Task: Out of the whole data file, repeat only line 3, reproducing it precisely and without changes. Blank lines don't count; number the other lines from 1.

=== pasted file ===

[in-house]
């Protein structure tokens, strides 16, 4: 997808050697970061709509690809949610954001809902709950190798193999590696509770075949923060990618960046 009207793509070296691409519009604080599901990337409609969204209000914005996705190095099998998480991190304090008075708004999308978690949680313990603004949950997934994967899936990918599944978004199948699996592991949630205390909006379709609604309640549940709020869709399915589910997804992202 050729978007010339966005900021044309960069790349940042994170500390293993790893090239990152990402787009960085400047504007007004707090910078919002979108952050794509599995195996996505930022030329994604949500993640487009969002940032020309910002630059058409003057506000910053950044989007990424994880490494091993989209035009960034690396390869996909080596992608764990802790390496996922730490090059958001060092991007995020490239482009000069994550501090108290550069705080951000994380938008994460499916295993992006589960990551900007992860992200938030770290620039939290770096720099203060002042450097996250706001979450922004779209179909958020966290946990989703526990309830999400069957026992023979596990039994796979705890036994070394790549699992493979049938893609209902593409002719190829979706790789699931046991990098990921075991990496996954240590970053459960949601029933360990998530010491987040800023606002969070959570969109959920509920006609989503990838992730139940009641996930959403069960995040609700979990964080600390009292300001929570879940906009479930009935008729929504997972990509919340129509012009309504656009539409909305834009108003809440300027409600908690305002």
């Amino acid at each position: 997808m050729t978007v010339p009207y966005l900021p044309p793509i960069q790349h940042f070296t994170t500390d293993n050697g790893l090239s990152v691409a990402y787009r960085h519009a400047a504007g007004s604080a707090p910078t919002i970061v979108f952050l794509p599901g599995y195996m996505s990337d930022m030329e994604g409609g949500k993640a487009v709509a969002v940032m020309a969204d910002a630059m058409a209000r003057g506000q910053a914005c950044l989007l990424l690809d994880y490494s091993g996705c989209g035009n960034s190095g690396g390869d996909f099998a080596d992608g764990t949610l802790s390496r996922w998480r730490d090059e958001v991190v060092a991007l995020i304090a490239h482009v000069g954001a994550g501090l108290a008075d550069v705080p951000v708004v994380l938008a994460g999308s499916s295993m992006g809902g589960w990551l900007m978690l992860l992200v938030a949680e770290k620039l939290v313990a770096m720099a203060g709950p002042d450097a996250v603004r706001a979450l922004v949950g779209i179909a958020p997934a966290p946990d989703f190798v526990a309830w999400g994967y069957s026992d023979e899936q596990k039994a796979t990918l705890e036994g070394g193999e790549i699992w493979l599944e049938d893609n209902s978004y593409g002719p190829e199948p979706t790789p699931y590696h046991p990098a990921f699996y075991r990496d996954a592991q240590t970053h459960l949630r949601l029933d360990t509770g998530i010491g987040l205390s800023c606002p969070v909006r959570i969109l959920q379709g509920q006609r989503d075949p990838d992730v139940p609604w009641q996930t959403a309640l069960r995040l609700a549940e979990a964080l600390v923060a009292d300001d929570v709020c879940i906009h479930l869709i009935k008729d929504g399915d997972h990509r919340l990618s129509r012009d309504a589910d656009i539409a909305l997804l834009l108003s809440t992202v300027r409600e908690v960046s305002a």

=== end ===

């Amino acid at each position: 997808m050729t978007v010339p009207y966005l900021p044309p793509i960069q790349h940042f070296t994170t500390d293993n050697g790893l090239s990152v691409a990402y787009r960085h519009a400047a504007g007004s604080a707090p910078t919002i970061v979108f952050l794509p599901g599995y195996m996505s990337d930022m030329e994604g409609g949500k993640a487009v709509a969002v940032m020309a969204d910002a630059m058409a209000r003057g506000q910053a914005c950044l989007l990424l690809d994880y490494s091993g996705c989209g035009n960034s190095g690396g390869d996909f099998a080596d992608g764990t949610l802790s390496r996922w998480r730490d090059e958001v991190v060092a991007l995020i304090a490239h482009v000069g954001a994550g501090l108290a008075d550069v705080p951000v708004v994380l938008a994460g999308s499916s295993m992006g809902g589960w990551l900007m978690l992860l992200v938030a949680e770290k620039l939290v313990a770096m720099a203060g709950p002042d450097a996250v603004r706001a979450l922004v949950g779209i179909a958020p997934a966290p946990d989703f190798v526990a309830w999400g994967y069957s026992d023979e899936q596990k039994a796979t990918l705890e036994g070394g193999e790549i699992w493979l599944e049938d893609n209902s978004y593409g002719p190829e199948p979706t790789p699931y590696h046991p990098a990921f699996y075991r990496d996954a592991q240590t970053h459960l949630r949601l029933d360990t509770g998530i010491g987040l205390s800023c606002p969070v909006r959570i969109l959920q379709g509920q006609r989503d075949p990838d992730v139940p609604w009641q996930t959403a309640l069960r995040l609700a549940e979990a964080l600390v923060a009292d300001d929570v709020c879940i906009h479930l869709i009935k008729d929504g399915d997972h990509r919340l990618s129509r012009d309504a589910d656009i539409a909305l997804l834009l108003s809440t992202v300027r409600e908690v960046s305002a």